Sponsored by council member Hank Prensky, a self-described "militant ex-smoker," the Takoma Park bill passed Tuesday contains includes Montgomery's ban on smoking in workplaces occupied by at least three people where at least one person opposes smoking. As in Montgomery, businesses in Takoma Park may allow smoking in private, enclosed offices or in designated enclosed smoking areas.

The City Council went beyond the county's rules, however, by requiring smoking and non-smoking sections in restaurants with at least 25 seats. Montgomery's regulations apply to restaurants serving 50 or more.

The bans affecting day-care centers and cigarette vending machines are novel for this region. Prensky had sought to ban all cigarette vending machines, but state law allows a ban only in cases where local jurisdictions show that health and safety are jeopardized.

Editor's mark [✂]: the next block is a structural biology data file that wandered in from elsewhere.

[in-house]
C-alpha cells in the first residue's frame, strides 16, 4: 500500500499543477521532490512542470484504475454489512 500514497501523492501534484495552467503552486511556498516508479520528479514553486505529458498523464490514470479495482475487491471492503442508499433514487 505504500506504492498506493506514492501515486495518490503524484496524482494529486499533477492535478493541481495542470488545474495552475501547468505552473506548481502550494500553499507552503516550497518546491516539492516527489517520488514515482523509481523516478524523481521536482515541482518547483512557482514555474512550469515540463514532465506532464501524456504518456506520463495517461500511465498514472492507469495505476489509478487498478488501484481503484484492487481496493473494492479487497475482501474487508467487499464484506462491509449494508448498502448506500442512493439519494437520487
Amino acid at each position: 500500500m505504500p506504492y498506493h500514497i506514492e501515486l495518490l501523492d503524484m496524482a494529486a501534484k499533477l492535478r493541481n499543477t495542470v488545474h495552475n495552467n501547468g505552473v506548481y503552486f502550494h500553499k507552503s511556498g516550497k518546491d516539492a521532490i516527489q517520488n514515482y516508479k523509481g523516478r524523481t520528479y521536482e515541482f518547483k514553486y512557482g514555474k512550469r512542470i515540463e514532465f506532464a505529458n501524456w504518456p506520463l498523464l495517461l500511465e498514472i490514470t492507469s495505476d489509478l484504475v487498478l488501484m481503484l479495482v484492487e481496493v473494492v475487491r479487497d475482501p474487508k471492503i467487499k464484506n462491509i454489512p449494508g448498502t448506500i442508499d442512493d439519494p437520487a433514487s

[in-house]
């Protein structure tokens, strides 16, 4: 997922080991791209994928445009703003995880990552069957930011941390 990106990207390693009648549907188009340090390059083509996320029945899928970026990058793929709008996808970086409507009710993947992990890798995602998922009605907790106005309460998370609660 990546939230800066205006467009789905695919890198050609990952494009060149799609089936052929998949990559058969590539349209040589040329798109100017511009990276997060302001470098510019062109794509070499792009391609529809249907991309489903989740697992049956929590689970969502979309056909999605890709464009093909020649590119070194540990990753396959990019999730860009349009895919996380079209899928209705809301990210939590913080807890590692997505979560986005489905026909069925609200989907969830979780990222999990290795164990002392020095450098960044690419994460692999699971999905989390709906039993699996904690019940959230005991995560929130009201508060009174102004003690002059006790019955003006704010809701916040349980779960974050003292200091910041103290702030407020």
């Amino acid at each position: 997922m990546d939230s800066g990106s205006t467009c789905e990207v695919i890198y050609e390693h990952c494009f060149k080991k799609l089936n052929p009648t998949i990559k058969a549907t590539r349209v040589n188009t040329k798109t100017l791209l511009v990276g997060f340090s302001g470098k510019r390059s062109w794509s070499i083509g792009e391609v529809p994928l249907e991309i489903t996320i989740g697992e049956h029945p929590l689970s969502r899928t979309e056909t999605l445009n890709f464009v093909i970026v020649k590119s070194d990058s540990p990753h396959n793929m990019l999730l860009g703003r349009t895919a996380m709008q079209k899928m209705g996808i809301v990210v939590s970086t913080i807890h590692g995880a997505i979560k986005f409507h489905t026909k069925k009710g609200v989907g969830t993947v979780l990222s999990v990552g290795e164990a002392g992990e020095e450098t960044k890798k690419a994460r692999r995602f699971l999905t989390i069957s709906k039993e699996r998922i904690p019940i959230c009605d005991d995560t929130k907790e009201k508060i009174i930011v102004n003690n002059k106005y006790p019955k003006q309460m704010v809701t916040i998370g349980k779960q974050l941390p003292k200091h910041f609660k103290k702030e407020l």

The city's law says that children are endangered by the vending machines, allowing the city to remove them from such places as coatrooms and public buildings. A cigarette vending machine is located at police headquarters in the Municipal Building. Revenue from the machine has been used to help defray the cost of the city's Fourth of July activities. Cigarette vending machines, of which there are estimated to be less than a half-dozen in the city, may remain, for example, in bars, where children would not have access to them.

The council delayed until fall consideration of a proposed ban on smoking in all of the city's 12 restaurants.